aws lambda — compare coldstart time with different languages, memory and code sizes

A while back we looked at the per­for­mance dif­fer­ence between the lan­guage run­times AWS Lamb­da sup­ports native­ly.

We inten­tion­al­ly omit­ted cold­start time from that exper­i­ment as we were inter­est­ed in per­for­mance dif­fer­ences when a func­tion is “warm”.

How­ev­er, cold­start is still an impor­tant per­for­mance con­sid­er­a­tion, so let’s take a clos­er look with some exper­i­ments designed to mea­sure only cold­start times.

Methodology

From my per­son­al expe­ri­ence run­ning Lamb­da func­tions in pro­duc­tion, cold­starts hap­pen when a func­tion is idle for ~5 mins. Addi­tion­al­ly, func­tions will be recy­cled 4 hours after it starts — which was also backed up by analy­sis by the folks at IO Pipe.

How­ev­er, the 5 mins rule seems to have changed. After a few tests, I was not able to see cold­start even after a func­tion had been idle for more than 30 mins.

I need­ed a more reli­able way to trig­ger cold­start.

After a few failed attempts, I set­tled on a sure­fire way to cause cold­start : by deploy­ing a new ver­sion of my func­tions before invok­ing them.

I have a total of 45 func­tions for both exper­i­ments. Using a sim­ple script (see below) I’m able to:

  1. deploy all 45 func­tions using the Server­less frame­work
  2. after each round of deploy­ments, invoke the func­tions pro­gram­mat­i­cal­ly

the deploy + invoke loop takes around 3 mins. I ran the exper­i­ment for over 24 hours to col­lect a mean­ing­ful amount of data points. Thank­ful­ly the Server­less frame­work made it easy to cre­ate vari­ants of the same func­tion with dif­fer­ent mem­o­ry sizes and to deploy them quick­ly.

Hypothesis

Here were my hypoth­e­sis before the exper­i­ments, based on the knowl­edge that the amount of CPU resource you get is pro­por­tion­al to the amount of mem­o­ry you allo­cate to a AWS Lamb­da func­tion.

  1. C# and Java have high­er cold­start time
  2. mem­o­ry size affects cold­start time lin­ear­ly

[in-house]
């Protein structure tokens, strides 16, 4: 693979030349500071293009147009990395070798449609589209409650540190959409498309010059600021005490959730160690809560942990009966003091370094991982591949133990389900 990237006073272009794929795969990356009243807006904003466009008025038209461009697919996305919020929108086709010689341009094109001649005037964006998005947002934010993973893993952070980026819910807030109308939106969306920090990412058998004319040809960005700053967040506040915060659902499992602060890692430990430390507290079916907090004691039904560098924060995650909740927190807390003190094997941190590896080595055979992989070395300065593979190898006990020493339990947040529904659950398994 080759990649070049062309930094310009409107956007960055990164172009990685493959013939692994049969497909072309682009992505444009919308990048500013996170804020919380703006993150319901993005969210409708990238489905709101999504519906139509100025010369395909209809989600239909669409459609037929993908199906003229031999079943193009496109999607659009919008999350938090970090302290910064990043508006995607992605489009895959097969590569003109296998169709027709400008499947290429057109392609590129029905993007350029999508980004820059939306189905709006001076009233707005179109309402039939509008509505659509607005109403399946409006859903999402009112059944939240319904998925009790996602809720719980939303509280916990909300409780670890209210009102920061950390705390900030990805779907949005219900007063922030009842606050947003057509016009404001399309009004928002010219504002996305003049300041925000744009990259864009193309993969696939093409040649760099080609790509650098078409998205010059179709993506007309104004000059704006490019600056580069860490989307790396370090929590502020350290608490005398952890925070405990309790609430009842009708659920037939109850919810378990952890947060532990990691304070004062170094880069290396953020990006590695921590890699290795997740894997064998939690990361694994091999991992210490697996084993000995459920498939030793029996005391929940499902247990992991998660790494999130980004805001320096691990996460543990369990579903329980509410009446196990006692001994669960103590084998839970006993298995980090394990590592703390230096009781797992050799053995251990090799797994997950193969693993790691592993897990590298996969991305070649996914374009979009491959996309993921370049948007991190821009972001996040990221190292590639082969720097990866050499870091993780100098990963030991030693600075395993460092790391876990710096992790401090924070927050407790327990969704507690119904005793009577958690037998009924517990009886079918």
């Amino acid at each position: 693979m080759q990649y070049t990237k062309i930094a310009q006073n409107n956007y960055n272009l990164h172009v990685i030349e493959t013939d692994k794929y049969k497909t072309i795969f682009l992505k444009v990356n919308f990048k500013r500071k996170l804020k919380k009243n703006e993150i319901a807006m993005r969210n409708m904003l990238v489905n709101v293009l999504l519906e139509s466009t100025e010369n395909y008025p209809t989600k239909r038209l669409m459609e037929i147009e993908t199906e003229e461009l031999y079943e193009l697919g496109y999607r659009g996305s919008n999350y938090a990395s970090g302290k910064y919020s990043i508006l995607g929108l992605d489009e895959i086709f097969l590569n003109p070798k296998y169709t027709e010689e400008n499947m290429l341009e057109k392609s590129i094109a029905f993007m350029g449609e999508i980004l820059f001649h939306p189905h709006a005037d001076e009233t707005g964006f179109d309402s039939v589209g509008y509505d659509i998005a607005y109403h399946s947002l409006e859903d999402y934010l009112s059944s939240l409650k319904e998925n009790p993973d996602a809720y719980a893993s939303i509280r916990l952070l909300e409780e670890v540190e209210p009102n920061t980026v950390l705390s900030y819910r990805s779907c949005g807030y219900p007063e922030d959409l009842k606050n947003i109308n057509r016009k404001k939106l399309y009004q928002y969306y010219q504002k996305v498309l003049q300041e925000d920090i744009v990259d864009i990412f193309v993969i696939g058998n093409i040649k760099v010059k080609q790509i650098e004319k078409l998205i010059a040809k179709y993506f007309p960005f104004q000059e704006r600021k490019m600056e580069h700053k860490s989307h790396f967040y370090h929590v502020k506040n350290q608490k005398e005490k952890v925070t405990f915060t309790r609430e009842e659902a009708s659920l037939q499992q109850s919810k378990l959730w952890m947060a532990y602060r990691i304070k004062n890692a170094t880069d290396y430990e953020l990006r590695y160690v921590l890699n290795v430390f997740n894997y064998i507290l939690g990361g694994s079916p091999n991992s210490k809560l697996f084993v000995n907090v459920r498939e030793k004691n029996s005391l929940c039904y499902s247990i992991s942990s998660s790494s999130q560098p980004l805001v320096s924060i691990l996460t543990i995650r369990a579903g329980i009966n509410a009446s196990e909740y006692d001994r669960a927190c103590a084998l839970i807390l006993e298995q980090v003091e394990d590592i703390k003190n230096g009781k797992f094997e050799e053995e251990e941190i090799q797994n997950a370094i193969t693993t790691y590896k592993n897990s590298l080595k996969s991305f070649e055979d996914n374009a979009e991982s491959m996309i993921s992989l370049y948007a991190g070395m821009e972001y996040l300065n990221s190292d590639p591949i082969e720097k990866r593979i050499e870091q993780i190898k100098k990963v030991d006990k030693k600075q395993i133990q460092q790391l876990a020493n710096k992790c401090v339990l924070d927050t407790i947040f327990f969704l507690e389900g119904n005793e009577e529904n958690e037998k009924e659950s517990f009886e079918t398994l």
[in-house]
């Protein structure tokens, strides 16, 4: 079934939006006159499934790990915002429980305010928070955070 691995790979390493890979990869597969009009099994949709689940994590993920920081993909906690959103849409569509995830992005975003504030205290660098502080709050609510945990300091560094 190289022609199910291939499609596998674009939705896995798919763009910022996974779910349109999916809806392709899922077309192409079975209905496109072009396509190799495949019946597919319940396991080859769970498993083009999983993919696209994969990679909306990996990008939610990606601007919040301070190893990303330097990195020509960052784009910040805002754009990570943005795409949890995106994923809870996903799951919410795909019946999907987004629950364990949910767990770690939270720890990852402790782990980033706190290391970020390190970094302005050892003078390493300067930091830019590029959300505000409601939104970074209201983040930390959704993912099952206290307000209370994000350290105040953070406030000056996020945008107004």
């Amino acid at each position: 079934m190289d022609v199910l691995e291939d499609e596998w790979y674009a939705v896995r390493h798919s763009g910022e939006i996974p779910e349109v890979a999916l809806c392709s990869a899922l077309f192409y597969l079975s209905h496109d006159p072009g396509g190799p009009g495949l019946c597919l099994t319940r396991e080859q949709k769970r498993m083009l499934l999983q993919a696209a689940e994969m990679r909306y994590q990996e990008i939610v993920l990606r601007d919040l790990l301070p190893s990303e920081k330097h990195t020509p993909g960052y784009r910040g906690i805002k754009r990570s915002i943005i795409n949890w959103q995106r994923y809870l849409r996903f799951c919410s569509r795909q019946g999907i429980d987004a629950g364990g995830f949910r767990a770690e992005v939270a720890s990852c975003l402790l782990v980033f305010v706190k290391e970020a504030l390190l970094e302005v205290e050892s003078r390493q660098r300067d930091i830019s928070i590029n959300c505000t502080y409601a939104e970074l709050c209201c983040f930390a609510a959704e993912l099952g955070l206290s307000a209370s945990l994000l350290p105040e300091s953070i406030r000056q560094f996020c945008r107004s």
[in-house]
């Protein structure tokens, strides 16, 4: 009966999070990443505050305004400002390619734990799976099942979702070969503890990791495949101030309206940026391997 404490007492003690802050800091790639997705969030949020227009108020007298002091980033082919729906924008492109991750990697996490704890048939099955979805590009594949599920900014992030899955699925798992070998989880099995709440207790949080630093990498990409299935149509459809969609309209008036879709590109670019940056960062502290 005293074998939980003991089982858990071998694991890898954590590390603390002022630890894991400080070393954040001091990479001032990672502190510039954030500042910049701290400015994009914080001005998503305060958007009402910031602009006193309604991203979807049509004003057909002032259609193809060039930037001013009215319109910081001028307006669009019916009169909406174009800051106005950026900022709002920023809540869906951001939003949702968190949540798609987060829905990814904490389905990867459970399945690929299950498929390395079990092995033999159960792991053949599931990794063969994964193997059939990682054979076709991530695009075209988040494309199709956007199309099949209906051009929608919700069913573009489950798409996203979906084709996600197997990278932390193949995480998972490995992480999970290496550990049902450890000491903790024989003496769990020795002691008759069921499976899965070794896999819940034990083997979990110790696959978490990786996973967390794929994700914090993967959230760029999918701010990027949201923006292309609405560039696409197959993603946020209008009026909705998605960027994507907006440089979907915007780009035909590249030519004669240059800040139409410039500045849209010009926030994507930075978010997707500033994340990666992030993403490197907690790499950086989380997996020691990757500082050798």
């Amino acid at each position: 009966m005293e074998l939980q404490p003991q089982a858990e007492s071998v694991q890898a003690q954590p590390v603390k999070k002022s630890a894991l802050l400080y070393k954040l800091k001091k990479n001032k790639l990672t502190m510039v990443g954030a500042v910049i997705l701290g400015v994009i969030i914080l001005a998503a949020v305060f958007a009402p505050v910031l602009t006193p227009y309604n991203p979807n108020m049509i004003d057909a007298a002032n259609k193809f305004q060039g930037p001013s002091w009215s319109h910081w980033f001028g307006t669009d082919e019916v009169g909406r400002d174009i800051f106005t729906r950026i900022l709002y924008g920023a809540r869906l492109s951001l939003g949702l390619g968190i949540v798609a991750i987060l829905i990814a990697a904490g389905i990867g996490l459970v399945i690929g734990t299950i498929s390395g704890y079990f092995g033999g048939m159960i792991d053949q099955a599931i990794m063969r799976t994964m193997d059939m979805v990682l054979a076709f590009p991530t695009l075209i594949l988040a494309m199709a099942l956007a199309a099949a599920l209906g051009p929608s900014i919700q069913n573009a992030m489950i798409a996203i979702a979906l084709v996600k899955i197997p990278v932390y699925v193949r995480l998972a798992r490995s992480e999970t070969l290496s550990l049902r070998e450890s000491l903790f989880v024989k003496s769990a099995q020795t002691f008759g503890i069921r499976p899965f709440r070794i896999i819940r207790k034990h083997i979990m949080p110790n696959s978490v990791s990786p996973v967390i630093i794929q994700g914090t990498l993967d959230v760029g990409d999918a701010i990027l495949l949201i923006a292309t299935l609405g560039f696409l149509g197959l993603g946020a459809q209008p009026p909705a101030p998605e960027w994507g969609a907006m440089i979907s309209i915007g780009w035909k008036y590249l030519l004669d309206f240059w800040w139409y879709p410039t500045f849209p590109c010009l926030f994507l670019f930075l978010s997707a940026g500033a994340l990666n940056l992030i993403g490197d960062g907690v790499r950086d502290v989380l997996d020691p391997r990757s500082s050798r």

3. code size affects cold­start time lin­ear­ly

Let’s see if the exper­i­ments sup­port these hypoth­e­sis.

Experiment 1 : coldstart time by runtime & memory

For this exper­i­ment, I cre­at­ed 20 func­tions with 5 vari­ants (dif­fer­ent mem­o­ry sizes) for each lan­guage run­time — C#, Java, Python and Node­js.

After run­ning the exper­i­ment for a lit­tle over 24 hours, I col­lect­ed a bunch of met­ric data (which you can down­load your­self here).

Here is how they look.

Observation #1 : C# and Java have much higher coldstart time

The most obvi­ous trend is that sta­t­i­cal­ly typed lan­guages (C# and Java) have over 100 times high­er cold­start time. This clear­ly sup­ports our hypoth­e­sis, although to a much greater extent than I antic­i­pat­ed.


Observation #2 : Python has ridiculously low codstart time

I’m pleas­ant­ly sur­prised by how lit­tle cold­start the Python run­time expe­ri­ences. OK, there were some out­lier data points that heav­i­ly influ­enced some of the 99 per­centile and stan­dard devi­a­tions, but you can’t argue with a 0.41ms cold­start time at the 95 per­centile of a 128MB func­tion.

Observation #3 : memory size improves coldstart time linearly

The more mem­o­ry you allo­cate to your func­tion, the small­er the cold­start time and the less stan­dard devi­a­tion in cold­start time too. This is most obvi­ous with the C# and Java run­times as the base­line (128MB) cold­start time for both are very sig­nif­i­cant.

Again, the data from this exper­i­ment clear­ly sup­ports our hypoth­e­sis.

Experiment 2: coldstart time by code size & memory

For this sec­ond exper­i­ment, I decid­ed to fix the run­time to Node­js and cre­ate vari­ants with dif­fer­ent deploy­ment pack­age size and mem­o­ry.

Here are the results.

Obser­va­tion #1 : mem­o­ry size improves cold­start time lin­ear­ly

As with the first exper­i­ment, the mem­o­ry size improves the cold­start time (and stan­dard devi­a­tion) in a rough­ly lin­ear fash­ion.

Obser­va­tion #2 : code size improves cold­start time

Inter­est­ing­ly the size of the deploy­ment pack­age does not increase the cold­start time (big­ger pack­age = more time to down­load & unzip, or so one might assume). Instead it seems to have a pos­i­tive effect and decreas­es the over­all cold­start time.

I would love to see some­one else repeat the exper­i­ment with anoth­er lan­guage run­time to see if the behav­iour is con­sis­tent.

Conclusions

The things I learnt from these exper­i­ments are:

  • func­tions are no longer recy­cled after ~5 mins of idle­ness, which makes cold­starts far less pun­ish­ing than before
  • mem­o­ry size improves cold­start time lin­ear­ly
  • C# and Java run­times expe­ri­ence ~100 times the cold­start time of Python and suf­fer from much high­er stan­dard devi­a­tion too
  • as a result of the above you should con­sid­er run­ning your C#/Java Lamb­da func­tions with a high­er mem­o­ry allo­ca­tion than you would Nodejs/Python func­tions
  • big­ger deploy­ment pack­age size does not increase cold­start time

ps. the source code used for these exper­i­ments can be found here, includ­ing the scripts used to cal­cu­late the stats and gen­er­ate the plot.ly box charts.